Warm spring air makes us all want to get outside and move around more (even if we are under directives to stay away from our fellow man to halt the spread of the novel coronavirus pandemic). But while humans we are currently limited in what we can do, insects have no restrictions, and, just like us, the warm weather means that they are out looking for food and new places to call home.
That, in turn, means that, right now, you need to be vigilant for signs of insects mistaking your home for a buffet or new dwelling. And if you do see signs, you need to respond immediately, as waiting only makes it harder to evict the insects in the end.
This is especially true for ants in Georgia.
There numerous ant species in our state, and, while most of them carry very little immediate threat to your home or family (or wallet), there are also some very real nuisances that you should be aware of and know how to respond to should you see them in or around your residence.
Let’s take a look at each nuisance ant by species.
There is a good chance you already know a little about these destructive critters. If carpenter ants take up residence in your home, they are not only hard to eradicate but can do an expensive amount of damage to the very structure of your home.
In Georgia, there are two important pest species of carpenter ant: the black carpenter ant and the Florida carpenter ant. Black carpenter ants are dull black in color – and, if you look at them in an extreme close-up, their abdomens are covered with yellowish hairs. Meanwhile, the Florida carpenter ant has a deep reddish-colored head and thorax (middle section) and a shiny black abdomen.
Florida carpenter ants are most common in southern and southeastern Georgia. Here in north Georgia, we mainly see the black carpenter ant.
(It is also worth noting that size is not always an accurate indicator of ant species – this is because ants from a single carpenter ant colony may vary greatly in size.)
Carpenter ants are most active from late spring (May/June) to early fall (September/October). They most often emerge from their nests at night, about 15 minutes after sundown, traveling in large numbers up to hundreds of feet between nests. They construct and follow pathways to feeding sites.
Carpenter ants do not eat the wood they chew up to make nests, instead they can consume a wide range of things, including honeydew (which is secreted by aphids and scale insects) when outside or meats, fats and sweet foods when inside your home.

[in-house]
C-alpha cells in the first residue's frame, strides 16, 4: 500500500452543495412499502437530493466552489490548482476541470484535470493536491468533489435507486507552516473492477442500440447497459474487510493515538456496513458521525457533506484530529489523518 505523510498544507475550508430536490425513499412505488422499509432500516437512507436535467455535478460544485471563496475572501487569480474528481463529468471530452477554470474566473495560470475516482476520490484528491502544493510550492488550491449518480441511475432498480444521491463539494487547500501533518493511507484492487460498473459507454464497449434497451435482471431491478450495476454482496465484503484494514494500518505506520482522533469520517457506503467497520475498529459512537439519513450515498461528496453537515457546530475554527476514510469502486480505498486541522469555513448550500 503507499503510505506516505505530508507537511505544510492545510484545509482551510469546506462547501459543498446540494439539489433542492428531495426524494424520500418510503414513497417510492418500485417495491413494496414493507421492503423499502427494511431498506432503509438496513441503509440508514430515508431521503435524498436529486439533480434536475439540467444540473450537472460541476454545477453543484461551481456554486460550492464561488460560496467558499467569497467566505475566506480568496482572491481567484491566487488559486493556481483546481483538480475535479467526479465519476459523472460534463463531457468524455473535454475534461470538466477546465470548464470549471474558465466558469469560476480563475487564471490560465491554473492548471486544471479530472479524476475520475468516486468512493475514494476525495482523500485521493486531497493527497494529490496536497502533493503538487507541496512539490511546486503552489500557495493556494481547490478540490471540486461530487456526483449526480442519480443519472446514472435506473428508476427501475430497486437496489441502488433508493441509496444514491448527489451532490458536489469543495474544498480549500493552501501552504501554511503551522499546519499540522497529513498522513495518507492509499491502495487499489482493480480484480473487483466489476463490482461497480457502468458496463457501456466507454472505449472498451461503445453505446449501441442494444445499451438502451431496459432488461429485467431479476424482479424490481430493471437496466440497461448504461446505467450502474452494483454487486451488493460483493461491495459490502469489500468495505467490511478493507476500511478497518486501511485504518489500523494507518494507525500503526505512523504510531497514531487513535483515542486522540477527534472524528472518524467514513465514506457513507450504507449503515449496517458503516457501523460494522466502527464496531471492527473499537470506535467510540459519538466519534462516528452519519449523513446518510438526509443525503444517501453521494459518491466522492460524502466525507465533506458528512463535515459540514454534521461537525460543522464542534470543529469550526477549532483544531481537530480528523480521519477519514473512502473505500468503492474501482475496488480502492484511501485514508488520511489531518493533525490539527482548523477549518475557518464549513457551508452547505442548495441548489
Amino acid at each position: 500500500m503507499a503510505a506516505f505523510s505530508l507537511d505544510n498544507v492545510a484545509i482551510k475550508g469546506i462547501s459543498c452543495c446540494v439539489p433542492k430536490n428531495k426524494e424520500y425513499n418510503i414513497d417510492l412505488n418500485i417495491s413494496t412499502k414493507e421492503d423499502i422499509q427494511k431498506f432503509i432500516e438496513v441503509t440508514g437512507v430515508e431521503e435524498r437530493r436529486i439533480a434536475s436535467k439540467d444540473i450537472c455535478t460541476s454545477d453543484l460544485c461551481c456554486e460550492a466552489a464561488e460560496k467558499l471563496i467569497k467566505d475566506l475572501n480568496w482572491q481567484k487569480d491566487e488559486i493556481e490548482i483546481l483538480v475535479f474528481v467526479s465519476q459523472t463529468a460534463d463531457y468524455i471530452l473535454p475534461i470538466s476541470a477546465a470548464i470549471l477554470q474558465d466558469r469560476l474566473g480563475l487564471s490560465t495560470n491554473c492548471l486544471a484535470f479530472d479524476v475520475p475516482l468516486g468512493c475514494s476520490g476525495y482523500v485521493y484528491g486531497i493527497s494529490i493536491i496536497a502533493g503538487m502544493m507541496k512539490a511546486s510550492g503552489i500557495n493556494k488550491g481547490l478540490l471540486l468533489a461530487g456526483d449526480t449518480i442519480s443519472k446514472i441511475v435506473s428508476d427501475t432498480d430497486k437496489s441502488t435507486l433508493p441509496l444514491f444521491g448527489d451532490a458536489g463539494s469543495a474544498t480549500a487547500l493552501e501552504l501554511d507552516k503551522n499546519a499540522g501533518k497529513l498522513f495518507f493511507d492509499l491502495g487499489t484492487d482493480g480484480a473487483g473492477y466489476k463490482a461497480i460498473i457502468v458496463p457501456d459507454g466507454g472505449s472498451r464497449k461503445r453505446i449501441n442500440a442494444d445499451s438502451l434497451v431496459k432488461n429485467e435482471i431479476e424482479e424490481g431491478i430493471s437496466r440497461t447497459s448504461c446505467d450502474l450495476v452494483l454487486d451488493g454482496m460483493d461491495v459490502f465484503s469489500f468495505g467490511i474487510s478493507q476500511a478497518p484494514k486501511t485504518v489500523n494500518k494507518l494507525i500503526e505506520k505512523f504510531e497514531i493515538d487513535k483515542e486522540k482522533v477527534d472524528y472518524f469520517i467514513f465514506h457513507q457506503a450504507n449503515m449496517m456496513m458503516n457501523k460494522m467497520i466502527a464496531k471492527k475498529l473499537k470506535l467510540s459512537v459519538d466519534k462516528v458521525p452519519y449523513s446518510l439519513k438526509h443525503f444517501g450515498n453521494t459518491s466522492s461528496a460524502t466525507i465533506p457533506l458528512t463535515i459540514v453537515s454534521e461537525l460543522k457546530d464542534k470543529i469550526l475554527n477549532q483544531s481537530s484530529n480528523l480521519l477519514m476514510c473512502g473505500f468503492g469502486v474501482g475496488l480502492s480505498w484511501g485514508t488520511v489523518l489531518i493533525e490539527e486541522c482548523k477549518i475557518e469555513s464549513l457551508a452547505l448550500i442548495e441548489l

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These pests can establish nests inside and/or outside your home. And what they almost always look for is a water source, so be careful of continuously damp wood anywhere around or in your home – such as moisture-damaged wood around chimneys and skylights, under bathtubs, inside dishwasher walls, and in moisture-damaged eaves. They have also been known to nest in wall voids beneath windowsills, inside hollow doors and door frames, under fiberglass insulation in crawlspaces and in wall voids, in wooden porch supports and columns, under siding and wood shingles. All carpenter ant nests are notable for the sawdust that they produce and expunge, called “frass.” You will immediately notice it, as they push it out of the nest through holes, and it accumulates quite quickly.
If you do discover a carpenter ant nest, insecticidal baits are the preferred method for controlling carpenter ants. Place bait stations in areas where ants have been seen or where they are most likely to be encountered by foraging ants.
For outdoor nests, deploy gel baits in two or three quarter-sized areas where ants have been seen. The best time to do so is in the evening or at night so that other ant species (that are not nocturnal) do not eat the bait before the carpenter ants become active.
To discourage carpenter ants from taking up residence in your home eliminate sources of excess moisture: Repair leaks around attic vents, pipes, sinks, chimneys, and skylights. Replace water-damaged wood. Also, keep tree limbs away from your home. Foraging carpenter ants often enter structures by bridging to roofs and siding from tree branches in contact with these surfaces.
If you face an ongoing infestation of carpenter ants, it may best to hire a pest management professional, as they will have the experience and knowledge of where to locate the source of the infestation.
By far the most common nuisance ant in Georgia, fire ants aren’t native to Georgia (likely, they were imported from South America), but they have, unfortunately, made our state their home.
Anyone who has accidentally disturbed a fire ant nest knows how aggressive they are and how painful their bite is. That’s because they work as a collective group to attack and inflict as much harm as possible to invaders. Fire ants pose a significant threat to small pets, children, and people with fire ant venom allergies. Fire ant attacks can even prove deadly if the conditions are right and, therefore, should be taken very seriously.